Tonga was committed to carrying out its responsibilities under international maritime law, Minister for Infrastructure and Tourism ‘Akosita Havili Lavulavu said today.
The Minister also warned of the dangers of global warming and praised the International Maritime Organisation for regulating greenhouse has emissions in shipping.
She also praised the role of women in the international maritime industry.
Hon. Lavulavu said Tonga had improved its relationship with the International Maritime Organisation following an audit by the World Bank.
“The Technical assistance from IMO and development partners will always be welcomed and highly appreciated,” Hon. Lavulavu said.
The Minister acknowledged there were still many real challenges in complying with international maritime laws.
Despite this, safety, security and the role of ships’ crews in the orderly conduct of global trade were of paramount interest to Tonga.
A Government National Maritime Policy had been established, through technical assistance provided by the World Bank so that all maritime sectors work together.
“Customarily, maritime safety and navigation, port and infrastructure development, transport policy, environmental protection, fisheries, security, customs, maritime tourism and border control, fall within different departments and ministries and often there is little to no co-ordination,” the Minister said.
“We have since rectified the situation.”
She said sharing information and helped decision making and reduced the wastage of limited resources by preventing duplication.
Hon. Lavulavu praised the IMO for the theme ‘Empowering Women in the Maritime Community.’
Tonga was committed to this theme He said the Ministry responsible for the maritime division, and the Permanent mission to the IMO were led by women.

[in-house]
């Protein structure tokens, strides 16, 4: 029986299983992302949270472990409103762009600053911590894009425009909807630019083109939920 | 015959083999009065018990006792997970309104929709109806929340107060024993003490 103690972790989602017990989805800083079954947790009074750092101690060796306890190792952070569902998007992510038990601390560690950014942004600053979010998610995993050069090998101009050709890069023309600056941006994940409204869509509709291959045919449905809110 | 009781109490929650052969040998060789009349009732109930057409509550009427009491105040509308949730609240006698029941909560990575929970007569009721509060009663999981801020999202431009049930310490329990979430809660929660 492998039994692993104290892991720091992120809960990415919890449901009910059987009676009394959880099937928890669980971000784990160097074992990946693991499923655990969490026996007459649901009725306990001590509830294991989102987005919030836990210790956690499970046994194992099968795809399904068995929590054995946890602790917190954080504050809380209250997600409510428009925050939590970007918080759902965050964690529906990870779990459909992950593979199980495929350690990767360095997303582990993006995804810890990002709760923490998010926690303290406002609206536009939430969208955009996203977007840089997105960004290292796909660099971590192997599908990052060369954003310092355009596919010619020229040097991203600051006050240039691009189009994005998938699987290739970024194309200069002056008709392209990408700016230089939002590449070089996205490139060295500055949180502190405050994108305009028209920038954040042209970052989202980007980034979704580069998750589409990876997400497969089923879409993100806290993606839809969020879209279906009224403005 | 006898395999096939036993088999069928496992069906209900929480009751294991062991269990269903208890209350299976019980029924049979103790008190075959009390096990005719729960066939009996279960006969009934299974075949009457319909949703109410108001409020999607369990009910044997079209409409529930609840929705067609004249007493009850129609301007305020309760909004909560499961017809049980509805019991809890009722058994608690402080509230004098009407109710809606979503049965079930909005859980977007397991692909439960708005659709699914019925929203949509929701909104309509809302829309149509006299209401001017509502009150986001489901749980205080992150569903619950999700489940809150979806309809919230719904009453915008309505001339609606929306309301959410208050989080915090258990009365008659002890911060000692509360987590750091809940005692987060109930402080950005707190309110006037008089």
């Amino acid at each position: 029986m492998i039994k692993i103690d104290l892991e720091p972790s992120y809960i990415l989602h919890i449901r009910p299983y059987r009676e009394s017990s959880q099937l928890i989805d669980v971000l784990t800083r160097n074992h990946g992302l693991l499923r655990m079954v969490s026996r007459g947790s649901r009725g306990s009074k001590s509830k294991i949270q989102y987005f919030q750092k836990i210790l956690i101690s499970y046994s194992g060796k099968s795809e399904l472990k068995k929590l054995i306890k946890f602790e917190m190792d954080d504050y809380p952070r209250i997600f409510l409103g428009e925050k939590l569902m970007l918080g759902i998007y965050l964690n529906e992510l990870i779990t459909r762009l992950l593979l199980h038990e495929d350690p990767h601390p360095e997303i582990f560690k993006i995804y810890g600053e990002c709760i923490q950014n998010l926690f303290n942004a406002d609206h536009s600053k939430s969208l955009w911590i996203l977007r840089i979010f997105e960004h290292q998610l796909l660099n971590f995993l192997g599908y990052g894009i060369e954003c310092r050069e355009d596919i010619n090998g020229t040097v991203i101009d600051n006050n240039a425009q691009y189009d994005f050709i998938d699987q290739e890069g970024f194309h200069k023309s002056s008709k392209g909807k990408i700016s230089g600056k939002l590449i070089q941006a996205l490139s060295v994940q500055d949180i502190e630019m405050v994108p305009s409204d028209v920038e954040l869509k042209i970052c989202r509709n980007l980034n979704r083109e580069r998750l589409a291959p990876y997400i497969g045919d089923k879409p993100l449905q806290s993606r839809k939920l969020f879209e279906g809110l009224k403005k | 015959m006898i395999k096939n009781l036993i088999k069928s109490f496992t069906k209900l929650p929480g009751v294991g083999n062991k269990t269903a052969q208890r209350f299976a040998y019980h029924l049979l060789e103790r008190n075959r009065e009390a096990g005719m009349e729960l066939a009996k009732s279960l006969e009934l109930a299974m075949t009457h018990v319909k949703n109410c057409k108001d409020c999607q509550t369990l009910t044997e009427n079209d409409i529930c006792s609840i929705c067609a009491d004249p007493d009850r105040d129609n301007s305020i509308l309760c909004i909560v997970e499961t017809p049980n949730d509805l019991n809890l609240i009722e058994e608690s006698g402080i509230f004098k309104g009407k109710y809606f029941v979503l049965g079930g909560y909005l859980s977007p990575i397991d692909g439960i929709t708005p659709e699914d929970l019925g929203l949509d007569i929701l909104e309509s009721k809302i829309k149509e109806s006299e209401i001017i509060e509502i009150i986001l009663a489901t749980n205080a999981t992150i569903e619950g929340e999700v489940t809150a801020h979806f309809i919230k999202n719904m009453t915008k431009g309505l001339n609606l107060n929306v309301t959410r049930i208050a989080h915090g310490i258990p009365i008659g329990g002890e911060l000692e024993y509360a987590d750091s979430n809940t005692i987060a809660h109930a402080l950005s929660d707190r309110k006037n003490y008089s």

Pacific Island states may cease to exist because of climate change, the Minister said.
He commended the IMO for taking a leading role on climate change, by regulating greenhouse gas emissions in shipping.
“Shipping companies and shipowners have risen admirably to the challenge in addressing climate change issues, in partnership with IMO,” the Minister said.
“Without their endorsement and assistance, IMO will face a greater challenge in achieving its goal of reducing greenhouse gas emissions.
“Tonga will enormously benefit from establishing global mitigation, and adapting relevant measures to address climate change, for our immediate survival.”
Tonga appreciates the IMO’s plan to be a ‘knowledge based’ organisation to meet the challenges and related modern technology issues, such as cyber security with transnational criminal activities, and autonomous vessels.
“No doubt, there will be changes in the Organization’s management practices and in working relationships with Member States,” the Minister said.
“We will meet the new and unexpected challenges head-on, and manage them successfully, and effectively.
“It is welcomed with perhaps, a sigh of relief, for Tonga (and other SIDS) that IMO has plans to improve the implementation of the existing regulatory regime.
“This is a comprehensive regulatory regime, that covers the whole life of a vessel, from start to finish, and its operational environment.
“We will stand together with other Member States in meeting our responsibilities, prescribed under international maritime laws.
“We will need all of the help in implementing the international maritime laws, and to comply with all requirements.”
Tonga was strongly committed to achieving the 2030 Agenda for Sustainable Development and associated Sustainable Development Goals, the Minister said.
It supported the IMO’s plans to achieve those commitments.
“This is clearly reflected in the annual IMO’s World Maritime Day theme approved for 2020 – ‘Sustainable Shipping for a Sustainable Planet,” she said.
“A sustainable maritime sector will support Tonga’s trade and economic activities and at the same time assist in the fulfilment of its obligations on individual SDGs.”